Saul Hofileña Jr. on his HOCUS opus

September 16, 2022

(First of two parts)

My dear friend, Saul Hofileña Jr., is a lawyer, a historian, a law professor, and a former law school dean. He has authored 15 books on law, history, and art.

He is the intellectual author of a collection of 87 paintings most of which were presented to the public at the National Museum of Fine Arts. The first exhibition was HOCUS, (18 April 2017 to 29 October 2017, Gallery 21), the second Quadricula (15 September 2019 to 15 March 2020, Galleries 27 and 28). Both were curated by Gemma Cruz Araneta, former National Museum director. The third would have been titled Juicio Final, if not for Covid-19 and its deadly variants. Instead, Hofileña wrote a book telling us about the meaning of each painting, in anticipation of normal times.

All of the 87 paintings authored by him are signed by the anghel de cuyacuy an avatar depicting a moreno angel with an upo hat, seated on a stool reading while jiggling a leg (cuyacuy), a habit of Filipino men. Significantly, a crown of thorns frames the anghel de cuyacuy.

I am sharing below my online interview with Saul:

Daily Tribune (DT): What is HOCUS?
Saul Hofileña Jr (SHJ): HOCUS stands for the first two syllables of the names of two persons. Ho stands for Hofileña and Cus for Custodio.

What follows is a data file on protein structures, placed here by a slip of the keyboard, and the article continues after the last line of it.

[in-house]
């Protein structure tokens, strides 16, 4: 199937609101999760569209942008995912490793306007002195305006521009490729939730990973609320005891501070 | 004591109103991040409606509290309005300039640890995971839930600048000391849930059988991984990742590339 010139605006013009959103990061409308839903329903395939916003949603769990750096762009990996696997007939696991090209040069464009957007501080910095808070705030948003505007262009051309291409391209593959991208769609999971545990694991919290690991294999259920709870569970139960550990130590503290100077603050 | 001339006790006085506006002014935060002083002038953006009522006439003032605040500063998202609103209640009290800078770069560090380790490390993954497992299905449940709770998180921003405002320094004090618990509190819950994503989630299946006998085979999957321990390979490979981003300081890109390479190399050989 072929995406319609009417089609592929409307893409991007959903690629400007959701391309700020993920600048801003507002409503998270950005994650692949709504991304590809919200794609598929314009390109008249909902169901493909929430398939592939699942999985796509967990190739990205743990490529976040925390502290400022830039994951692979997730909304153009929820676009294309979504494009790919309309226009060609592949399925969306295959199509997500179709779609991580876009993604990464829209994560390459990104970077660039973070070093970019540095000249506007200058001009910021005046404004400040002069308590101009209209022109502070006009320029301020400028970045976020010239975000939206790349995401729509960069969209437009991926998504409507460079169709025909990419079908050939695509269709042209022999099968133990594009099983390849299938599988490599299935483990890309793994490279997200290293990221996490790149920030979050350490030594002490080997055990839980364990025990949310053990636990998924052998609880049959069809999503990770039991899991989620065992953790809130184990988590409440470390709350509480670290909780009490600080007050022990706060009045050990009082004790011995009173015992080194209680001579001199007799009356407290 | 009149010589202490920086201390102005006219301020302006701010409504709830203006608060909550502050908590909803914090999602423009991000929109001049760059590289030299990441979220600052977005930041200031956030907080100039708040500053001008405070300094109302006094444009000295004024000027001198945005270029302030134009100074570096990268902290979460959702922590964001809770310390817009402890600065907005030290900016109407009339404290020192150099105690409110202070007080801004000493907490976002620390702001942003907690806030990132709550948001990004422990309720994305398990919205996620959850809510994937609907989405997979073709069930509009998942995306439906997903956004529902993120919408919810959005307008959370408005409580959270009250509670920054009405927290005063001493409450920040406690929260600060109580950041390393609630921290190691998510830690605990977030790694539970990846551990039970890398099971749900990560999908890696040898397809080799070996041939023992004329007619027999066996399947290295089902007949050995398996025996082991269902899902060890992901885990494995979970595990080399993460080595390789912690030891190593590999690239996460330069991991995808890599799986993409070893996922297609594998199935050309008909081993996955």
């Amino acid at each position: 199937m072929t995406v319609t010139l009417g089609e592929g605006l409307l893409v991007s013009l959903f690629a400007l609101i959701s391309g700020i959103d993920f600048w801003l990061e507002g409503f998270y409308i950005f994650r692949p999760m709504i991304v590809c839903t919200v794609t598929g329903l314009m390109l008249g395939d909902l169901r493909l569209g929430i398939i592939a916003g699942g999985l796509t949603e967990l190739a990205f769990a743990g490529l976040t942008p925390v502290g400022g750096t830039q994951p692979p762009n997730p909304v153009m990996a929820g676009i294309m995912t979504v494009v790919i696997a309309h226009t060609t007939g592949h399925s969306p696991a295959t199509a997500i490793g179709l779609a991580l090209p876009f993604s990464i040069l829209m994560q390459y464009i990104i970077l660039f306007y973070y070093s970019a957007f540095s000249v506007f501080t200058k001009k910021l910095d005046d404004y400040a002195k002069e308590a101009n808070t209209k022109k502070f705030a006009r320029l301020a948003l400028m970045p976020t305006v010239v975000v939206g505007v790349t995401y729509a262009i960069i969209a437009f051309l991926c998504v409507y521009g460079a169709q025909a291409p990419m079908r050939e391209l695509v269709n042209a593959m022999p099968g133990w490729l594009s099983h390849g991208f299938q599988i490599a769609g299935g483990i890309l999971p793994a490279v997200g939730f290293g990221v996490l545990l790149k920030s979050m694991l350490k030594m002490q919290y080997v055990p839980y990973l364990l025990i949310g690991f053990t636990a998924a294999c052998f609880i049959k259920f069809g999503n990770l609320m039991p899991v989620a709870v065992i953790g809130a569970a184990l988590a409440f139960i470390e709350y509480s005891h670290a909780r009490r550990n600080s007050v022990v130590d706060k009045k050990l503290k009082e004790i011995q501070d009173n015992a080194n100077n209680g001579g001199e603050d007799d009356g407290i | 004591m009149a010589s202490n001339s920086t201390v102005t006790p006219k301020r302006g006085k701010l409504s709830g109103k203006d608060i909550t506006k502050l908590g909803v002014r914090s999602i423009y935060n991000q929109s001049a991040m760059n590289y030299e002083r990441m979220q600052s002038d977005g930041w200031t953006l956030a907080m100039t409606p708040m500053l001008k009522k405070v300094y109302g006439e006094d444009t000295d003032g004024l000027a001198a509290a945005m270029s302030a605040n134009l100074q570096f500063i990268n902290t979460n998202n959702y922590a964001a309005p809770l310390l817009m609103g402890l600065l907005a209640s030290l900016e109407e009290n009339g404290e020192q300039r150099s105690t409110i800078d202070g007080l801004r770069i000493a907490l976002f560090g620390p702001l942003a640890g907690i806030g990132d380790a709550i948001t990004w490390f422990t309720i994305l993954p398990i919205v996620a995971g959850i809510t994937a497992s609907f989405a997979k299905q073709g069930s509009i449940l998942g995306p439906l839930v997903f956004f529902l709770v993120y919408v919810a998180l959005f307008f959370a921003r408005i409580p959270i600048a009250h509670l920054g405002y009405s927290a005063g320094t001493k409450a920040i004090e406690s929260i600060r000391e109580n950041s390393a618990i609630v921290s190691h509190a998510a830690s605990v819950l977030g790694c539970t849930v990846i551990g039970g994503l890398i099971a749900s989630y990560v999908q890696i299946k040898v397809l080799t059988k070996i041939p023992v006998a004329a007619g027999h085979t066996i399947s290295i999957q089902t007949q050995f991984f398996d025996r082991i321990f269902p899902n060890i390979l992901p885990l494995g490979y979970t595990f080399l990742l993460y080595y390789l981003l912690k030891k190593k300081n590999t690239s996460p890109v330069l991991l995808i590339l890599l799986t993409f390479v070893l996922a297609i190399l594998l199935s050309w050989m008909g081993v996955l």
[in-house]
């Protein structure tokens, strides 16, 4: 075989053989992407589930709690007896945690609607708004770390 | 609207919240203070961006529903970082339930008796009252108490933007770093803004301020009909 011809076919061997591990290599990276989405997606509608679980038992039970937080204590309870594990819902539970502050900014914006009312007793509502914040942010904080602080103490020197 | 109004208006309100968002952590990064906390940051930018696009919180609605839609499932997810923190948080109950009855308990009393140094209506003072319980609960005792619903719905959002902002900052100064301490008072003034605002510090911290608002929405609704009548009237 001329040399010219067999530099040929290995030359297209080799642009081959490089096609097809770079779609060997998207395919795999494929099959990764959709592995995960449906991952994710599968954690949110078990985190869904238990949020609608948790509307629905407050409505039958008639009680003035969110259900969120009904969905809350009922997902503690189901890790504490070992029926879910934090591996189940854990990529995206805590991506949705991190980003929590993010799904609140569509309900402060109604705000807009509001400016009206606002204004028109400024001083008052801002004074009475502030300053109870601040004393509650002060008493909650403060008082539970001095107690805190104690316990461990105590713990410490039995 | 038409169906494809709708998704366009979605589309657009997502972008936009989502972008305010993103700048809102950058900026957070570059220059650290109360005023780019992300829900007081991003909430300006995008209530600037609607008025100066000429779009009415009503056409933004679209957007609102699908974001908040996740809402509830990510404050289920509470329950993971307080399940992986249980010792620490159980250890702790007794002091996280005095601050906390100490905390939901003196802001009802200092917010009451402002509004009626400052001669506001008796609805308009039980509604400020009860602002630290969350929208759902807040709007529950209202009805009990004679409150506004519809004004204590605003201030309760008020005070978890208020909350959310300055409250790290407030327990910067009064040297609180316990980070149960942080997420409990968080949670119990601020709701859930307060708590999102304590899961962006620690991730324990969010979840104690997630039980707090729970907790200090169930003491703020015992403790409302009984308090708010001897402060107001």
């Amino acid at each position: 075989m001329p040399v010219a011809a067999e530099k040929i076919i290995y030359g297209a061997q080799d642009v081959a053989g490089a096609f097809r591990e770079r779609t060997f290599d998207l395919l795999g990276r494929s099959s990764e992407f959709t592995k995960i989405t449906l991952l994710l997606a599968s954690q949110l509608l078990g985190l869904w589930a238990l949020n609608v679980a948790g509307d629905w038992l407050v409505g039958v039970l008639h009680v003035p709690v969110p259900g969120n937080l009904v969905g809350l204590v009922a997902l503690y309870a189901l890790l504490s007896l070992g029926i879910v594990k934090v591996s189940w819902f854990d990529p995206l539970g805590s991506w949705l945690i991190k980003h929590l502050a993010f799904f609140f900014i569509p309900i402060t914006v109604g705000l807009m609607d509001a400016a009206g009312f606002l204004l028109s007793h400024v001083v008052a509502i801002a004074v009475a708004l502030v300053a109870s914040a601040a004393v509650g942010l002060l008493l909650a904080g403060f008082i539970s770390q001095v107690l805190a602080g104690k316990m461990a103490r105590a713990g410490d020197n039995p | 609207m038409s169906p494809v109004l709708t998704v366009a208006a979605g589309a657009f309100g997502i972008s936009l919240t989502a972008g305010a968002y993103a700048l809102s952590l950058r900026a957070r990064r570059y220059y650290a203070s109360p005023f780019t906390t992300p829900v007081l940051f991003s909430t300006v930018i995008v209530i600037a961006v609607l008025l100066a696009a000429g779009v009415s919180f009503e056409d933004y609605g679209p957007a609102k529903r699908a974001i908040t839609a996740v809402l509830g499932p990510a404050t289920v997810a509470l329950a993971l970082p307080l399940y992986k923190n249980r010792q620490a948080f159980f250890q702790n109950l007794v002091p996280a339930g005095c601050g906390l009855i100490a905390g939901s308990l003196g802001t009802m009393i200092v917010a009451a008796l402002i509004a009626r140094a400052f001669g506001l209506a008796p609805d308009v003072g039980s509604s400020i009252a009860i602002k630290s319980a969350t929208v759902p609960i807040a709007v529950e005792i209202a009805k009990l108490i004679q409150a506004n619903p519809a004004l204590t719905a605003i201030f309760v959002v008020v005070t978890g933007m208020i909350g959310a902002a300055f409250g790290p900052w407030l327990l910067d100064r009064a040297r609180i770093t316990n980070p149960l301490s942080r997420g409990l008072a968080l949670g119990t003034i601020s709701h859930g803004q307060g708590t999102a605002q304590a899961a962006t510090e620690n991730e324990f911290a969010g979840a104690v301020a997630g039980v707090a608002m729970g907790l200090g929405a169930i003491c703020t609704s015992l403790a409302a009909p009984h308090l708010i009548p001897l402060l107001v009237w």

I am the intellectual author of each painting; Guy Custodio did the painting.

The image on the cover of ‘Juicio Final.’

DT: Why do they say that the HOCUS paintings are unique?
SHJ: Aside from the subject of each painting, I think people find the collaboration unique. Frankly, I have never come across a similar collaboration except in the music world.

DT: How did you do it?
SHJ: I visited him at his atelier which is a minute away by car from my house in Dasmariñas, Cavite. To impart my ideas to a visual artist like Custodio, I make use of antique books from my personal collection, a lot of historical ephemera I have hoarded through decades and I tell Custodio what to paint — scenes from historical events, people involved, actions that took place. Each painting looks like a chapter of our history, people have told me.

‘Anghel de Cuyacuy.’

It was a very close collaboration, I would tell Custodio exactly where to paint the various figures, their attitudes, the mood that should be projected. Custodio took care of the proportions, perspective, color contrasts. After all, he is an expert in religious colonial art; he restores old churches in Bohol.

DT: How did you meet Guy Custodio?
SHJ: I met him while touring Bohol. I wanted to see the old churches. That was before the earthquake destroyed most of them. He was hanging like a bat from the cupola of the Alburquerque church, restoring faded frescos.

DT: Why did you make HOCUS?
SHJ: Aside from my interest in law, which is my profession, I have always been fascinated by history, Philippine history in particular. I have always been intrigued by the Patronato Real, because it was the Patronato that justified the conquest of these islands by the Spanish Empire. Because I am a lawyer, its legal aspect always calls my attention. To me, the Patronato Real is an irresistible mixture of law and history. I wanted to relate that vital part of our history to my fellow Filipinos, especially those who are not fond of reading but like looking at pictures.